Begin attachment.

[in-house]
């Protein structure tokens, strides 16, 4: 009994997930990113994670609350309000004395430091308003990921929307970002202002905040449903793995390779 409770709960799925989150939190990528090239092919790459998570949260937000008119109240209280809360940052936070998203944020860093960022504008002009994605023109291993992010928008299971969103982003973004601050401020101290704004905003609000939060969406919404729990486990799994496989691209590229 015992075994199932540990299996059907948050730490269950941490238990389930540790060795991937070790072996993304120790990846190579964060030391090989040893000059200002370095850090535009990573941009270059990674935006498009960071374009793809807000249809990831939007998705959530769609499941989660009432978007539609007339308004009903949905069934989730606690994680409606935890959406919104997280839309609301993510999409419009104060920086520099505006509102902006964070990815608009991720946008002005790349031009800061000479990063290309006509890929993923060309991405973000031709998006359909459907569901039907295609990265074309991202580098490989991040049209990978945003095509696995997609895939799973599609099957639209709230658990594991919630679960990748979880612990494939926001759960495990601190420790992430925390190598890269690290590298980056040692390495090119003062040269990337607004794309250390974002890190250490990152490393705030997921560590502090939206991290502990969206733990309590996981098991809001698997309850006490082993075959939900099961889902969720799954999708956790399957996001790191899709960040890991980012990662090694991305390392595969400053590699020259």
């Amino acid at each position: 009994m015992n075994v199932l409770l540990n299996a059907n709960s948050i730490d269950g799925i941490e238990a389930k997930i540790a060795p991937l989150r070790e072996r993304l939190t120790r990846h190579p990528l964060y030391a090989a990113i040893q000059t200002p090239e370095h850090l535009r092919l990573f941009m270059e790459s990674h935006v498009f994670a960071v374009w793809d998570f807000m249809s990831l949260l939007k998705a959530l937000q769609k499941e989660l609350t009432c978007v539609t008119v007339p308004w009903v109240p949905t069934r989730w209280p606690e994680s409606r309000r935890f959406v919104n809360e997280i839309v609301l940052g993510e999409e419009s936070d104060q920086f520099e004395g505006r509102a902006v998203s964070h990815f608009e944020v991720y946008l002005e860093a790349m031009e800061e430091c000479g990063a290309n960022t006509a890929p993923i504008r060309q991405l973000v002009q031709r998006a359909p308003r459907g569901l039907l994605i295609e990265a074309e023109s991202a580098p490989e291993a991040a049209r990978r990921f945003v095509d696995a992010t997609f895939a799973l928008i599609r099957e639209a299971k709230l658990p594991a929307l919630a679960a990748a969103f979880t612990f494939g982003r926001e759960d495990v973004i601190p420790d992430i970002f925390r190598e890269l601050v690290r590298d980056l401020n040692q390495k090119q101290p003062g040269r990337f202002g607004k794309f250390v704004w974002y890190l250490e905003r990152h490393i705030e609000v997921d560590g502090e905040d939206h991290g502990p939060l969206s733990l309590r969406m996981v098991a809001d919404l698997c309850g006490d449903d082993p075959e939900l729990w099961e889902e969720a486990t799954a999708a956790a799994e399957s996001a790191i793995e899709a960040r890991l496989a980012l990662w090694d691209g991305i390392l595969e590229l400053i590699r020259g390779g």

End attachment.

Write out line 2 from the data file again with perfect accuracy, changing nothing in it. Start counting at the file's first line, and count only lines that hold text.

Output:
């Protein structure tokens, strides 16, 4: 009994997930990113994670609350309000004395430091308003990921929307970002202002905040449903793995390779 409770709960799925989150939190990528090239092919790459998570949260937000008119109240209280809360940052936070998203944020860093960022504008002009994605023109291993992010928008299971969103982003973004601050401020101290704004905003609000939060969406919404729990486990799994496989691209590229 015992075994199932540990299996059907948050730490269950941490238990389930540790060795991937070790072996993304120790990846190579964060030391090989040893000059200002370095850090535009990573941009270059990674935006498009960071374009793809807000249809990831939007998705959530769609499941989660009432978007539609007339308004009903949905069934989730606690994680409606935890959406919104997280839309609301993510999409419009104060920086520099505006509102902006964070990815608009991720946008002005790349031009800061000479990063290309006509890929993923060309991405973000031709998006359909459907569901039907295609990265074309991202580098490989991040049209990978945003095509696995997609895939799973599609099957639209709230658990594991919630679960990748979880612990494939926001759960495990601190420790992430925390190598890269690290590298980056040692390495090119003062040269990337607004794309250390974002890190250490990152490393705030997921560590502090939206991290502990969206733990309590996981098991809001698997309850006490082993075959939900099961889902969720799954999708956790399957996001790191899709960040890991980012990662090694991305390392595969400053590699020259």